discovered the effect of genetics on plant characteristics with his experimentation with garden peas Heredity transmission of characteristics from an organism to its offspring through genes in reproductive cells Genes determine the individual characteristics of living things segments of double stranded DNA Generation the offspring, or progeny, of common parents

15 Basic Genetics DNA –Genetic Code of Life Chromosome
a structure that holds the genetic information of a cell DNA is wound tightly to form the chromosome DNA (deoxyribonucleic acid) coded material in all cell nuclei determines what that cell and its successive cells will become structure is that of a twisted ladder double helix

16 Basic Genetics Gene Gene mapping small section of DNA
thousands of genes on a strand of DNA Gene mapping process of both finding and recording the locations of genes

17 Basic Genetics Bases Like rungs of a ladder that hold the two sides of the DNA strands together. The bases are: Adenine (A) - only pairs with “T” Thymine (T) – only pairs with “A” Guanine (G) – only pairs with “C” Cytosine (C) – only pairs with “G” Example: A – T G – C T - A The sequence of the bases between the DNA strands is the code by which a gene controls a specific trait Baldness in humans The color of flowers on a plant

18 Processes and Practices in biotechnology
Genetic engineering developed in the early 1980’s process of moving genetic information in the form of genes from one cell to another Gene splicing or Recombinant DNA technology process of removing and inserting genes from one organism and inserting them into the DNA of another Some examples are: Alter a plant’s susceptibility to disease Make a plant resistant to insects Process in animals is newer and not as well developed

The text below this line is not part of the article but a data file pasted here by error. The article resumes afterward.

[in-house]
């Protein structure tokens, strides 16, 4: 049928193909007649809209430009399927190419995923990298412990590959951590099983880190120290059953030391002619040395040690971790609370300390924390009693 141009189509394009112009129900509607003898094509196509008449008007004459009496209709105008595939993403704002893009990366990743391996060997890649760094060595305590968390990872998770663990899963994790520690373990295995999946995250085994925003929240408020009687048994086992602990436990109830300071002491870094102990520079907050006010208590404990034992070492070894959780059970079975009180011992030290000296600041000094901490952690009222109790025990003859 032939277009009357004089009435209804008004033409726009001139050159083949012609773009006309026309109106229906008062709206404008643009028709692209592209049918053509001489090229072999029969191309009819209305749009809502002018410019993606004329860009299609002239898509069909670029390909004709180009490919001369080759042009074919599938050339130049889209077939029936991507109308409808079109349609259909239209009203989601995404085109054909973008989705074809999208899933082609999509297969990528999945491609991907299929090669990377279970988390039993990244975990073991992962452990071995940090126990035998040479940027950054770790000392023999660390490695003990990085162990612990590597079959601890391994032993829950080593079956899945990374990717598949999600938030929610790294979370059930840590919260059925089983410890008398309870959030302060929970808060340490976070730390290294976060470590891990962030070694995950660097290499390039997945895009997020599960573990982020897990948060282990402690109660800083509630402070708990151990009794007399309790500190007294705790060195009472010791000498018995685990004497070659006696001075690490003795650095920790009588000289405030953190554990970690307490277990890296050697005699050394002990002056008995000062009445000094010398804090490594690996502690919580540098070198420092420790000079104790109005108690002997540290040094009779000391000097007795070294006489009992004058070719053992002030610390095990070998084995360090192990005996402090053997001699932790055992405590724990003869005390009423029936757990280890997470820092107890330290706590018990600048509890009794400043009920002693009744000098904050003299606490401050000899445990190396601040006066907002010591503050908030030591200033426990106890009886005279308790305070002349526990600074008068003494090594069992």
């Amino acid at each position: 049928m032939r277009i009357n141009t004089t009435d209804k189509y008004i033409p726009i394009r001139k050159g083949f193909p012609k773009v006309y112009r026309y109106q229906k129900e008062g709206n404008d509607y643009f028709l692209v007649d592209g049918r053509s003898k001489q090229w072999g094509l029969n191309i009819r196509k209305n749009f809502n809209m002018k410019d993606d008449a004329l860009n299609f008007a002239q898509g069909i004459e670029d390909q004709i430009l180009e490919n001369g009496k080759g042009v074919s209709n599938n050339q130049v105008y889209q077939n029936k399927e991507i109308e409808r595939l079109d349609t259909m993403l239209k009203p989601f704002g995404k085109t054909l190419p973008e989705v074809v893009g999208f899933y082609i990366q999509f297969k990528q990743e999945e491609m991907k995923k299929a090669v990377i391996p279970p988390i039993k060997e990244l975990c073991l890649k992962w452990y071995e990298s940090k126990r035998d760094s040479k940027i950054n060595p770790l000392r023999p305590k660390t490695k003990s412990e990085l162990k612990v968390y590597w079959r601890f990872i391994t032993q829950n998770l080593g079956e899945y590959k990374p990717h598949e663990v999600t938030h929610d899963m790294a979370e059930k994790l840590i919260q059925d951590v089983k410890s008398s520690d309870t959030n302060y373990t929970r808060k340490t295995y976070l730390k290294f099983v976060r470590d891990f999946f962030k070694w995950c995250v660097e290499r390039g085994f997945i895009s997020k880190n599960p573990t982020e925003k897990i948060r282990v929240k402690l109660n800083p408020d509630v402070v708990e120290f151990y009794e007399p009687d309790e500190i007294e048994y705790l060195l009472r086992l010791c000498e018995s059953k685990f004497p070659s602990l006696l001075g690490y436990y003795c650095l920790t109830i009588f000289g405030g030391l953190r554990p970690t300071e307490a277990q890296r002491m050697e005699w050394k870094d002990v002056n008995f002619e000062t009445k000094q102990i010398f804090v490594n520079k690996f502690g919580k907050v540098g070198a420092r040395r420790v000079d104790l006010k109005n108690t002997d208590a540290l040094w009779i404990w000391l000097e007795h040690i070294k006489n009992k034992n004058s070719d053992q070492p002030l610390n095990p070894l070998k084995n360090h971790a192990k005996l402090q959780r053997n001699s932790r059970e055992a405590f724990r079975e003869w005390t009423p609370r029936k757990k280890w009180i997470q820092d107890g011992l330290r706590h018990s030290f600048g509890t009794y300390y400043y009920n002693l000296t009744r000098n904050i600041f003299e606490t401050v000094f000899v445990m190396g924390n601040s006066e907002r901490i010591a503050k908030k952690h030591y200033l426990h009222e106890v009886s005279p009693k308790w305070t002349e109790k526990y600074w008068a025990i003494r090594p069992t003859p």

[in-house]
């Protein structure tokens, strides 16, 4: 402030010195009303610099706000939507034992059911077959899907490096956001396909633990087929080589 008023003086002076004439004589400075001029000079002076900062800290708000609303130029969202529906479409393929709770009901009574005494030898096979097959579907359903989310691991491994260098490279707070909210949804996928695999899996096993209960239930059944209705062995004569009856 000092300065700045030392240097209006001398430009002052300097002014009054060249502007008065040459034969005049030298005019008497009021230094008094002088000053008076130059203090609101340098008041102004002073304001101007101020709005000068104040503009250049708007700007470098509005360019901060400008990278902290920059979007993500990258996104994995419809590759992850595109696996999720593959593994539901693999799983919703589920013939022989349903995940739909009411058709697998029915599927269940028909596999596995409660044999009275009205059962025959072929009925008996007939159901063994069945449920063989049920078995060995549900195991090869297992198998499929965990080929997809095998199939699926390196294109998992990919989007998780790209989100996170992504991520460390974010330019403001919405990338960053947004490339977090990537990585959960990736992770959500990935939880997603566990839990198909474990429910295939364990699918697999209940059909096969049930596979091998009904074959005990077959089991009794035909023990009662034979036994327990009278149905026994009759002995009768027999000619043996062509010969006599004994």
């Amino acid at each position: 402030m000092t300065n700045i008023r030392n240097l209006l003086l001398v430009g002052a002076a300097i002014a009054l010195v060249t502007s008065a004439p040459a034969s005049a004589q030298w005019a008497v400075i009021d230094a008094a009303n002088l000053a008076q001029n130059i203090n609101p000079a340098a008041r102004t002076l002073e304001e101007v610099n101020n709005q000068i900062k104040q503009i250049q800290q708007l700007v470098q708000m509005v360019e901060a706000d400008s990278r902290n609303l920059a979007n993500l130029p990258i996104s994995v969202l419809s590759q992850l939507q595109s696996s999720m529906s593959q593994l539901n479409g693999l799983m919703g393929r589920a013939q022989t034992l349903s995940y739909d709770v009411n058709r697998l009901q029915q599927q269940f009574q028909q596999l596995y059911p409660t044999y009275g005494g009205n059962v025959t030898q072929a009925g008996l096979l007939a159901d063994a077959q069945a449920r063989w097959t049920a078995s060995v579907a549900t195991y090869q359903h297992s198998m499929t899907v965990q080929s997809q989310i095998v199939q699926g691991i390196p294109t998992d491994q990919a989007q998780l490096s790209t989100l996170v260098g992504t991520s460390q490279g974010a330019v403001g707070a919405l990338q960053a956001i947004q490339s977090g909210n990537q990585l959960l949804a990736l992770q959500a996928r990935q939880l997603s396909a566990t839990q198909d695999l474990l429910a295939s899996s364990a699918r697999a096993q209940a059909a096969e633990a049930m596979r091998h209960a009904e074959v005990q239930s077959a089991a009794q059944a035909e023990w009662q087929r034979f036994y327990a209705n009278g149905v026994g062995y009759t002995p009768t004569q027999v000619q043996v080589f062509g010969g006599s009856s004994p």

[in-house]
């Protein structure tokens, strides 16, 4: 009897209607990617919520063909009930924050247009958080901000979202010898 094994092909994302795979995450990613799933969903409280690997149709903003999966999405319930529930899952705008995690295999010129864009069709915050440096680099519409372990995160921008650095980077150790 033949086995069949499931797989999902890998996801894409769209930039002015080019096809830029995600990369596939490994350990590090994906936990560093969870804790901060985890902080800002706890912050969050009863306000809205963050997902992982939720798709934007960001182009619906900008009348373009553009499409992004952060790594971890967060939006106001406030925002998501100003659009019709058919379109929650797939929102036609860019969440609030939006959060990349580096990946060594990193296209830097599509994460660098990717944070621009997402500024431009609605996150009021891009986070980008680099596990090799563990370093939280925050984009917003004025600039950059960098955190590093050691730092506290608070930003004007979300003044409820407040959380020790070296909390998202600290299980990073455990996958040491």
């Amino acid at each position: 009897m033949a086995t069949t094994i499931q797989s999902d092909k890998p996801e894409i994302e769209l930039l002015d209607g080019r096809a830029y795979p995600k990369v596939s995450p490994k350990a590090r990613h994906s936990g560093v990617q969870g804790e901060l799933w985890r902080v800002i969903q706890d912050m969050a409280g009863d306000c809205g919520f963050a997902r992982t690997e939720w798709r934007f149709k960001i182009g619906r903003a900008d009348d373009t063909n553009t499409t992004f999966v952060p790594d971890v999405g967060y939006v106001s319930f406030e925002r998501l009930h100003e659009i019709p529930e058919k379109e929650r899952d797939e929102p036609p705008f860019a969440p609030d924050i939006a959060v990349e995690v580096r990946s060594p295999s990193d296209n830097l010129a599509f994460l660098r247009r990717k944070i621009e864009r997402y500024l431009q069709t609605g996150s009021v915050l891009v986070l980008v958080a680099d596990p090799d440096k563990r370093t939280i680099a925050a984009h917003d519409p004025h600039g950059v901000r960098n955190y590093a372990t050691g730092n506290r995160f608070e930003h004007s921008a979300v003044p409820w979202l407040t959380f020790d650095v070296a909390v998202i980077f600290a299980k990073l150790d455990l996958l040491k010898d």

19 Processes and Practices in biotechnology
Cloning (micropropagation in plants) creating an exact genetic duplicate of another organism Indicator species one of the oldest methods of biological detection. uses plants, animals and microbes to warn us about pollutants in the environment

20 Processes and Practices in biotechnology
Bioremediation use living organisms to clean up toxic wastes in water and soil Biostimulation Adding nutrients such as nitrogen and phosphorus to stimulate the growth of naturally occurring beneficial microbes faster more efficient work

21 Processes and Practices in biotechnology
Phytoremediation plant absorbs or immobilizing pollutants First tested in the 1990’s Animal Reproduction and Production improving the efficiency of reproduction and production involve the use of biotechnology These are considered the more conventional uses of biotechnology Biofuels Fuels composed of or produced from biological raw materials

22 Importance of Recombinant DNA Technology
Improve plants’ and animals’ performance The manipulation of genes Alter characteristics or performance of microorganisms Controlling disease, insects, weeds, and other pests Less use of chemical pesticides Potential for helping clean the environment

23 Concerns with the use of Biotechnology
Safety State and federal government monitor Consumer resistance to new biotech food products remains high safety of the environment human health concerns Rapidly changing field, which when not fully understood can create a fear of the unknown Labeling of genetically modified organisms (GMO) foods many people feel if a product is safe it should be labeled Concern has been expressed over the effect GMO’s may have on biodiversity